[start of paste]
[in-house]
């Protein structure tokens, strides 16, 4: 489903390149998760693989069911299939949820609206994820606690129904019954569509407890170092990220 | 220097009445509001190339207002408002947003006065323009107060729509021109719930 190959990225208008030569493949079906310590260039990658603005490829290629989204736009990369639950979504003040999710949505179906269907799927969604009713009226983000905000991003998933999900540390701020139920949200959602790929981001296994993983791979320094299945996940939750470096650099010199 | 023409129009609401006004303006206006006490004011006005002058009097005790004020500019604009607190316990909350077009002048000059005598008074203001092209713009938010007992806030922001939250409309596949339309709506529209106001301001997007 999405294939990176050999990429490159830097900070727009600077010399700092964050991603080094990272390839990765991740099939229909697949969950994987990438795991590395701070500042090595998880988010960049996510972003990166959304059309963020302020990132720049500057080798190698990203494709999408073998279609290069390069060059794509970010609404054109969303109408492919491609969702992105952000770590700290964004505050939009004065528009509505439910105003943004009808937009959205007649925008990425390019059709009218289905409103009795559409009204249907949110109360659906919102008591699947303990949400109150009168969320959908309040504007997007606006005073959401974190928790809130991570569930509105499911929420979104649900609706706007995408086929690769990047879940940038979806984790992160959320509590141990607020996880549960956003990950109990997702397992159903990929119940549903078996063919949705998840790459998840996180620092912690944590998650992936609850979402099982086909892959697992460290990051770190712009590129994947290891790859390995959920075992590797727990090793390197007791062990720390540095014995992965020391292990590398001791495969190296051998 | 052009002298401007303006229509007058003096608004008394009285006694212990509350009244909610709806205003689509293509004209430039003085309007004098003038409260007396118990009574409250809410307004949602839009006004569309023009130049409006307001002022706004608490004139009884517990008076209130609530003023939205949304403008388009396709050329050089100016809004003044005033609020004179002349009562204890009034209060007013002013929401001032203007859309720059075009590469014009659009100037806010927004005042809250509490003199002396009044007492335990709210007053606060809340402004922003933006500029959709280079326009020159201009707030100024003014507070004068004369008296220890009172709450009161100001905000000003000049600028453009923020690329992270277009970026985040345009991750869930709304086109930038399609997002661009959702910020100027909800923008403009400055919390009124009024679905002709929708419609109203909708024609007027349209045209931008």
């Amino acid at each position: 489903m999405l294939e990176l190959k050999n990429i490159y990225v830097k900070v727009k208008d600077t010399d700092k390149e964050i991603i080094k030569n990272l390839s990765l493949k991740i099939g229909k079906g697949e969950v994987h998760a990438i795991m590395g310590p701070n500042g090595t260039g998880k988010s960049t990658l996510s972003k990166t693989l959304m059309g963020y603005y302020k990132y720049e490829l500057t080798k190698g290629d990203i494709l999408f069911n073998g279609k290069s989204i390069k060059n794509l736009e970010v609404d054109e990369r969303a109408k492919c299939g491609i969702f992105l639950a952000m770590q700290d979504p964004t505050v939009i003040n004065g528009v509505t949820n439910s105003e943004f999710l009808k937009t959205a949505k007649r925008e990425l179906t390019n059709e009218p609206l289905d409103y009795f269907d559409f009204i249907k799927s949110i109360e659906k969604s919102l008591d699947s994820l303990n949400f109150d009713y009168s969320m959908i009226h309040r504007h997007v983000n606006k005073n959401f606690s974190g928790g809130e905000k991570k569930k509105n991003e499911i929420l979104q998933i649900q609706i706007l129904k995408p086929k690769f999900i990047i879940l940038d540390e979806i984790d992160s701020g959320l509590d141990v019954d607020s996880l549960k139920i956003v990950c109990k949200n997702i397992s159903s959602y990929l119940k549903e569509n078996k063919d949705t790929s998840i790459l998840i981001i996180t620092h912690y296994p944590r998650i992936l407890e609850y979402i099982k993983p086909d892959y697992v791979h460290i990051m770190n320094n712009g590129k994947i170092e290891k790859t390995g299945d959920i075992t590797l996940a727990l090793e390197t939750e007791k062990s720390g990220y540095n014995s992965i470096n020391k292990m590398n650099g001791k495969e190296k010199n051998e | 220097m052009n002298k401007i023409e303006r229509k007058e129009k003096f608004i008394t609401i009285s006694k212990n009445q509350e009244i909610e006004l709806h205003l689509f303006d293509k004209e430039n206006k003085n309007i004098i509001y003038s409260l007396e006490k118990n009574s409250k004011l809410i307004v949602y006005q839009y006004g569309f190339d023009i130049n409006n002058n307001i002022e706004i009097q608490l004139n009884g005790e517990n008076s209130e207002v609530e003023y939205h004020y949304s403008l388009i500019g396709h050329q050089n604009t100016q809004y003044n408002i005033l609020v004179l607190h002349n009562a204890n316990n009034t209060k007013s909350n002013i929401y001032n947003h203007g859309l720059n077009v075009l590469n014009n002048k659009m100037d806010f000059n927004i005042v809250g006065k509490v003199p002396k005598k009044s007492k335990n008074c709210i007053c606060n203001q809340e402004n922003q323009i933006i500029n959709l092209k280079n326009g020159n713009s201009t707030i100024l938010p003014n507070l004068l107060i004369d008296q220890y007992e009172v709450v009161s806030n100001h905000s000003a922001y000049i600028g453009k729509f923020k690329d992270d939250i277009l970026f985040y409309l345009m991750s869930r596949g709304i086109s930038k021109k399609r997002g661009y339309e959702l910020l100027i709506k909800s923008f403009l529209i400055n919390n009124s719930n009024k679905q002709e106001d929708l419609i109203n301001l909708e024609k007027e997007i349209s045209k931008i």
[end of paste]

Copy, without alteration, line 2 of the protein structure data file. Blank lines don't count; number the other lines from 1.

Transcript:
């Protein structure tokens, strides 16, 4: 489903390149998760693989069911299939949820609206994820606690129904019954569509407890170092990220 | 220097009445509001190339207002408002947003006065323009107060729509021109719930 190959990225208008030569493949079906310590260039990658603005490829290629989204736009990369639950979504003040999710949505179906269907799927969604009713009226983000905000991003998933999900540390701020139920949200959602790929981001296994993983791979320094299945996940939750470096650099010199 | 023409129009609401006004303006206006006490004011006005002058009097005790004020500019604009607190316990909350077009002048000059005598008074203001092209713009938010007992806030922001939250409309596949339309709506529209106001301001997007 999405294939990176050999990429490159830097900070727009600077010399700092964050991603080094990272390839990765991740099939229909697949969950994987990438795991590395701070500042090595998880988010960049996510972003990166959304059309963020302020990132720049500057080798190698990203494709999408073998279609290069390069060059794509970010609404054109969303109408492919491609969702992105952000770590700290964004505050939009004065528009509505439910105003943004009808937009959205007649925008990425390019059709009218289905409103009795559409009204249907949110109360659906919102008591699947303990949400109150009168969320959908309040504007997007606006005073959401974190928790809130991570569930509105499911929420979104649900609706706007995408086929690769990047879940940038979806984790992160959320509590141990607020996880549960956003990950109990997702397992159903990929119940549903078996063919949705998840790459998840996180620092912690944590998650992936609850979402099982086909892959697992460290990051770190712009590129994947290891790859390995959920075992590797727990090793390197007791062990720390540095014995992965020391292990590398001791495969190296051998 | 052009002298401007303006229509007058003096608004008394009285006694212990509350009244909610709806205003689509293509004209430039003085309007004098003038409260007396118990009574409250809410307004949602839009006004569309023009130049409006307001002022706004608490004139009884517990008076209130609530003023939205949304403008388009396709050329050089100016809004003044005033609020004179002349009562204890009034209060007013002013929401001032203007859309720059075009590469014009659009100037806010927004005042809250509490003199002396009044007492335990709210007053606060809340402004922003933006500029959709280079326009020159201009707030100024003014507070004068004369008296220890009172709450009161100001905000000003000049600028453009923020690329992270277009970026985040345009991750869930709304086109930038399609997002661009959702910020100027909800923008403009400055919390009124009024679905002709929708419609109203909708024609007027349209045209931008």